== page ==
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Are you a Romantic or an Aromantic?

You may have seen diagrams such as the Gender Bread Person or the Calgary Sexual Health sexicon that shows the difference between our gender expression, identity, sexual orientation, and romantic orientation. Those diagrams demonstrate for us the scale of how people fit into what society historically thought were binary choices.

When I took my first workshop on this topic, I was quite lost when it came to the concept of the aromantic. I can only assume I am not alone. Let’s celebrate Valentine’s day with a look into what I have learned on the topic of the romantic orientation continuum.

First, a little glossary of terms thanks to the Asexual Visibility and Education Network WiKi page:

Aromantic: An aromantic is a person who experiences little or no romantic attraction to others. Romantic attraction is an emotional response that most people often feel that results in a desire for a romantic relationship with the person that the attraction is felt towards.

Biromantic: Biromantic describes a person who is romantically attracted to two sexes or genders.

Gray-romantic: A gray-romantic (grey-romantic) is a person with a romantic orientation that is somewhere between aromantic and romantic. For example, a gray-romantic may: Experience romantic attraction but not very often. Experience romantic attraction, but not desire romantic relationships. Desire relationships which are not quite platonic and not quite romantic.

Demiromantic: A demiromantic is a type of grey-romantic who only experiences romantic attraction after developing an emotional connection beforehand.

Heteroromantic: A heteroromantic person is a person who is romantically attracted to a member of the opposite sex or gender.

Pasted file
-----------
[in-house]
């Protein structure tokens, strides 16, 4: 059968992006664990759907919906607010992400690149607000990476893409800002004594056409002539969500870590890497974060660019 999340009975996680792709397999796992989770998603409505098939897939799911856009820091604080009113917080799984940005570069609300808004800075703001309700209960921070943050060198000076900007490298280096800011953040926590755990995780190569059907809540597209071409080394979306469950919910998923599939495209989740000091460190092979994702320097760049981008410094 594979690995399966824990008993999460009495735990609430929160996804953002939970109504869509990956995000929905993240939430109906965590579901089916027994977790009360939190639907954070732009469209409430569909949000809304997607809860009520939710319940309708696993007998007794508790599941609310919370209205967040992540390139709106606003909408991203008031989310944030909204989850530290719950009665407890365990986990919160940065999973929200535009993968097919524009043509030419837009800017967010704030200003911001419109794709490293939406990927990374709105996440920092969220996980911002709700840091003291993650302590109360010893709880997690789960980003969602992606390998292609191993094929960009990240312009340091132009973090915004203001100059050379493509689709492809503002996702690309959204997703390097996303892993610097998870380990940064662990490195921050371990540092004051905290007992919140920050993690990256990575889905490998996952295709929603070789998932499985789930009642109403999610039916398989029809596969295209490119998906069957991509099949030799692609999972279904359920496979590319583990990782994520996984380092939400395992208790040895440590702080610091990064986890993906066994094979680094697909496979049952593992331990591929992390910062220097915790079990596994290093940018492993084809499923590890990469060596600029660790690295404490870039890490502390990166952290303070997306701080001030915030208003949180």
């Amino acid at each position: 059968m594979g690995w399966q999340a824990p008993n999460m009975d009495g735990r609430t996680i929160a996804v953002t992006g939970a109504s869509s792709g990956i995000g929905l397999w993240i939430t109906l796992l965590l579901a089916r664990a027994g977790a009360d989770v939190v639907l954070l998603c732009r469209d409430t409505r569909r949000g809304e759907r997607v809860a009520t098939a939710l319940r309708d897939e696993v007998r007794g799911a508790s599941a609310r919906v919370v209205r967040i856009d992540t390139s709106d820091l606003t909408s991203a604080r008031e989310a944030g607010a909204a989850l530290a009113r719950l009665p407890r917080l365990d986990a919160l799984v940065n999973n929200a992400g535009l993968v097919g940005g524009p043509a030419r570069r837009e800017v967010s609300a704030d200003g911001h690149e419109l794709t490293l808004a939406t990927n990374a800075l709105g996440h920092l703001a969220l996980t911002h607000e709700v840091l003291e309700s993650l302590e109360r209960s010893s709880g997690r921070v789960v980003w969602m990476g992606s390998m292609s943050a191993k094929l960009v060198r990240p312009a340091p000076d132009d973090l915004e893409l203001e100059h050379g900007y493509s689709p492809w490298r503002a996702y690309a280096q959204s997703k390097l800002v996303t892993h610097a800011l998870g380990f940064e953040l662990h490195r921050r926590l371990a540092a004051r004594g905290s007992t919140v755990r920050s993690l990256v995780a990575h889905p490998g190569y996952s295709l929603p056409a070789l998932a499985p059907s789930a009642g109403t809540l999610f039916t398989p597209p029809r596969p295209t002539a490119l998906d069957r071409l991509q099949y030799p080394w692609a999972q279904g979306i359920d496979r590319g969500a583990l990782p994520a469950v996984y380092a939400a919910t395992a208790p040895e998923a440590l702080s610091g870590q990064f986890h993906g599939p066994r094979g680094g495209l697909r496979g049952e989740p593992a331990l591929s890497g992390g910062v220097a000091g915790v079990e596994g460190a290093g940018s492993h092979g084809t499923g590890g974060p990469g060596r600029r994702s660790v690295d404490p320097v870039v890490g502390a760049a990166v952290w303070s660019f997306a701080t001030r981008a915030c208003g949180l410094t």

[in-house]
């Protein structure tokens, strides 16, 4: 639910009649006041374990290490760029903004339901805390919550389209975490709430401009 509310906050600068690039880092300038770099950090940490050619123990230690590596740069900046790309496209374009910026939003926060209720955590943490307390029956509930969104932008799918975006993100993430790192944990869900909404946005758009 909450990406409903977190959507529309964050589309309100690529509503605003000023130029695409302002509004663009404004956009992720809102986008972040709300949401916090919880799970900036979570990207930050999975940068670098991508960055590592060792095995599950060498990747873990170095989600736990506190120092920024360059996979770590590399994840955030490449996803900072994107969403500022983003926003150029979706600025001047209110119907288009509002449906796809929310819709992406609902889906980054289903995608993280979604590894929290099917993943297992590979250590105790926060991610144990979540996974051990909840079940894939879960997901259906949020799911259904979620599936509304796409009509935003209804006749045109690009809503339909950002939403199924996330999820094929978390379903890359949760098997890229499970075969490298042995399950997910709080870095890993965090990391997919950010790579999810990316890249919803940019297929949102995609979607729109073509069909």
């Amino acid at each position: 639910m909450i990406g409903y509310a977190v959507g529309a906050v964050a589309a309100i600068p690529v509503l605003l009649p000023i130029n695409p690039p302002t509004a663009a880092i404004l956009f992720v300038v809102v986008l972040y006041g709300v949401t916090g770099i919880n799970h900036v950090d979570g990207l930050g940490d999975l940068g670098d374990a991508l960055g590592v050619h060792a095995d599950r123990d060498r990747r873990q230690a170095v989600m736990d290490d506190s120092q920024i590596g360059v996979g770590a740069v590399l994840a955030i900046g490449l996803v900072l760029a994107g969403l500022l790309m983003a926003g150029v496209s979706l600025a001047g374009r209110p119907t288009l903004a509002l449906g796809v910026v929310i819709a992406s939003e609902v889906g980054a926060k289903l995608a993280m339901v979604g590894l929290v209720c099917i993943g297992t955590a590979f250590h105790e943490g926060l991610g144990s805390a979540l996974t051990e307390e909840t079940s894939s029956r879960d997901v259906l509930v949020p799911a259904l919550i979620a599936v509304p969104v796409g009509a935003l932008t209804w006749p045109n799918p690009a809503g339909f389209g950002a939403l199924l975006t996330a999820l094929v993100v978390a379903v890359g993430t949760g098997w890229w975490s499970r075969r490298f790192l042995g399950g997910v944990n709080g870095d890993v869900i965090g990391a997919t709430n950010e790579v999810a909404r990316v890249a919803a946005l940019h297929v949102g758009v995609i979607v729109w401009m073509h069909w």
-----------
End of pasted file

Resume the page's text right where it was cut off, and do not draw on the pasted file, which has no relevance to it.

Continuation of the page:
Homoromantic: A person who is romantically attracted to a member of the same sex or gender.  

Lithromantic: Lithromantic is a term to describe a person who experiences romantic love but does not want their feelings to be reciprocated. Lithromantic people may or may not be ok with romantic relationships. Some accept reciprocated platonic love, or even romantic love, but does not find it necessary in a relationship.

Panromantic: A person who is romantically attracted to others but is not limited by the other’s sex or gender.

WTFromantic: WTFromantic (or Quoiromantic) is a term to describe a person on the aromantic spectrum who does not see the lines between romance and friendship. Other definitions include: cannot define romantic attraction and therefore do not know whether they experience it, have emotions between platonic and romantic attraction, or want to be in a queerplatonic relationship.

Other A words to consider

Agender and Asexual were also new terms I needed to learn on my journey so let me define those as well. If we think of gender and sexuality as a continuum, we have to consider the non-existence of gender or sexual attraction.

Asexuality as an identity is defined someone who does not experience sexual attraction. Unlike celibacy, which people choose, asexuality is an intrinsic part of who someone is. There is considerable diversity among the asexual community; each asexual person experiences things like relationships, attraction, and arousal somewhat differently. Asexuality does not make anyone’s life any worse or any better, they just face a different set of challenges than most sexual people. Asexuality is distinct from celibacy or sexual abstinence, which are behaviours, while asexuality is generally considered to be a sexual orientation. Some asexuals do participate in sex, for a variety of reasons.

Agender (also referred to as “gender-neutral”) is a term used to describe a person without gender. This person can be any physical sex, but their body does not necessarily correspond with their lack of gender identity. Often, these people are not concerned with their physical sex, but some may seek to look androgynous.

Most Importantly

The list of terms that can be used to describe gender identity, sexual and romantic orientation, and gender expression can be overwhelming. It can also be scary to know how to address someone who doesn’t present in the obvious 1940s male and female archetype. The most important thing you can do to put everyone at ease is to ask people how they would like to be addressed. Which pronounces would they like you to use? As for their sexual or romantic orientation, you probably don’t need to know that about someone unless you are going to be in a sexual or romantic situation with them, in which case all the consent basics apply including asking them clarifying questions.

 

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